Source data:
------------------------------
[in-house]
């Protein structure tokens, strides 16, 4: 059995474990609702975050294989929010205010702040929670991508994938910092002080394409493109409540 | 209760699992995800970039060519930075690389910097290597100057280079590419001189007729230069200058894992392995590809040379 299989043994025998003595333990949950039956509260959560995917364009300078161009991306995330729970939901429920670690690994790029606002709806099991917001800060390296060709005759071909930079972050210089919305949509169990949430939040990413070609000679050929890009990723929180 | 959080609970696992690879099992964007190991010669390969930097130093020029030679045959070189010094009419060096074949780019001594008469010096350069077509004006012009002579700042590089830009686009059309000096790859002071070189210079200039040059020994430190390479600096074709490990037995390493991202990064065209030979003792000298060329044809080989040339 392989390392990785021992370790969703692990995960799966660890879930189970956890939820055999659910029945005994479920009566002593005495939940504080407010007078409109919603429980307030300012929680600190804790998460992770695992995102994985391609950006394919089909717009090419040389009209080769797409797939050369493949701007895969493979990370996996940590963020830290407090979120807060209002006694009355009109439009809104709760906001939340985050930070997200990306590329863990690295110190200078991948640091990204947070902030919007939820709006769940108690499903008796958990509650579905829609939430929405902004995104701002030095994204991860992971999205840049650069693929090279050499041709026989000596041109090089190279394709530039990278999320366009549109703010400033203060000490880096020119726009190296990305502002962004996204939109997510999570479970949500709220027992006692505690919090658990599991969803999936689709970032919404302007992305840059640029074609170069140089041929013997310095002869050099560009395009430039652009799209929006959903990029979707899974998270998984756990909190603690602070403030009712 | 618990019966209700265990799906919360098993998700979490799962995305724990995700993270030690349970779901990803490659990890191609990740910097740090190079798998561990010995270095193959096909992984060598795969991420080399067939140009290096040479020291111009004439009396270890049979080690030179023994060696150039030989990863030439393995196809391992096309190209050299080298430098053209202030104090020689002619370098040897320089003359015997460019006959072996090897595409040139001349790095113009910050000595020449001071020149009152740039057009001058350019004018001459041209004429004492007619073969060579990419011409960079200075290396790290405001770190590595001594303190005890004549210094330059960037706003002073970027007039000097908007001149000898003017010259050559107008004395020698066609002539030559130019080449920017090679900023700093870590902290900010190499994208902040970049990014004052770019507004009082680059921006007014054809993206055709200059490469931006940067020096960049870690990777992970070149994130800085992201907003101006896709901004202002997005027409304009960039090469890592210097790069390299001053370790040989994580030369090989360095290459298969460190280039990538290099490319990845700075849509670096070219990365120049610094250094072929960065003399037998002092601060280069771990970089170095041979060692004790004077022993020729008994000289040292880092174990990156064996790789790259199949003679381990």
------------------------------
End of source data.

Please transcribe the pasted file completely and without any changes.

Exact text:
[in-house]
């Protein structure tokens, strides 16, 4: 059995474990609702975050294989929010205010702040929670991508994938910092002080394409493109409540 | 209760699992995800970039060519930075690389910097290597100057280079590419001189007729230069200058894992392995590809040379 299989043994025998003595333990949950039956509260959560995917364009300078161009991306995330729970939901429920670690690994790029606002709806099991917001800060390296060709005759071909930079972050210089919305949509169990949430939040990413070609000679050929890009990723929180 | 959080609970696992690879099992964007190991010669390969930097130093020029030679045959070189010094009419060096074949780019001594008469010096350069077509004006012009002579700042590089830009686009059309000096790859002071070189210079200039040059020994430190390479600096074709490990037995390493991202990064065209030979003792000298060329044809080989040339 392989390392990785021992370790969703692990995960799966660890879930189970956890939820055999659910029945005994479920009566002593005495939940504080407010007078409109919603429980307030300012929680600190804790998460992770695992995102994985391609950006394919089909717009090419040389009209080769797409797939050369493949701007895969493979990370996996940590963020830290407090979120807060209002006694009355009109439009809104709760906001939340985050930070997200990306590329863990690295110190200078991948640091990204947070902030919007939820709006769940108690499903008796958990509650579905829609939430929405902004995104701002030095994204991860992971999205840049650069693929090279050499041709026989000596041109090089190279394709530039990278999320366009549109703010400033203060000490880096020119726009190296990305502002962004996204939109997510999570479970949500709220027992006692505690919090658990599991969803999936689709970032919404302007992305840059640029074609170069140089041929013997310095002869050099560009395009430039652009799209929006959903990029979707899974998270998984756990909190603690602070403030009712 | 618990019966209700265990799906919360098993998700979490799962995305724990995700993270030690349970779901990803490659990890191609990740910097740090190079798998561990010995270095193959096909992984060598795969991420080399067939140009290096040479020291111009004439009396270890049979080690030179023994060696150039030989990863030439393995196809391992096309190209050299080298430098053209202030104090020689002619370098040897320089003359015997460019006959072996090897595409040139001349790095113009910050000595020449001071020149009152740039057009001058350019004018001459041209004429004492007619073969060579990419011409960079200075290396790290405001770190590595001594303190005890004549210094330059960037706003002073970027007039000097908007001149000898003017010259050559107008004395020698066609002539030559130019080449920017090679900023700093870590902290900010190499994208902040970049990014004052770019507004009082680059921006007014054809993206055709200059490469931006940067020096960049870690990777992970070149994130800085992201907003101006896709901004202002997005027409304009960039090469890592210097790069390299001053370790040989994580030369090989360095290459298969460190280039990538290099490319990845700075849509670096070219990365120049610094250094072929960065003399037998002092601060280069771990970089170095041979060692004790004077022993020729008994000289040292880092174990990156064996790789790259199949003679381990």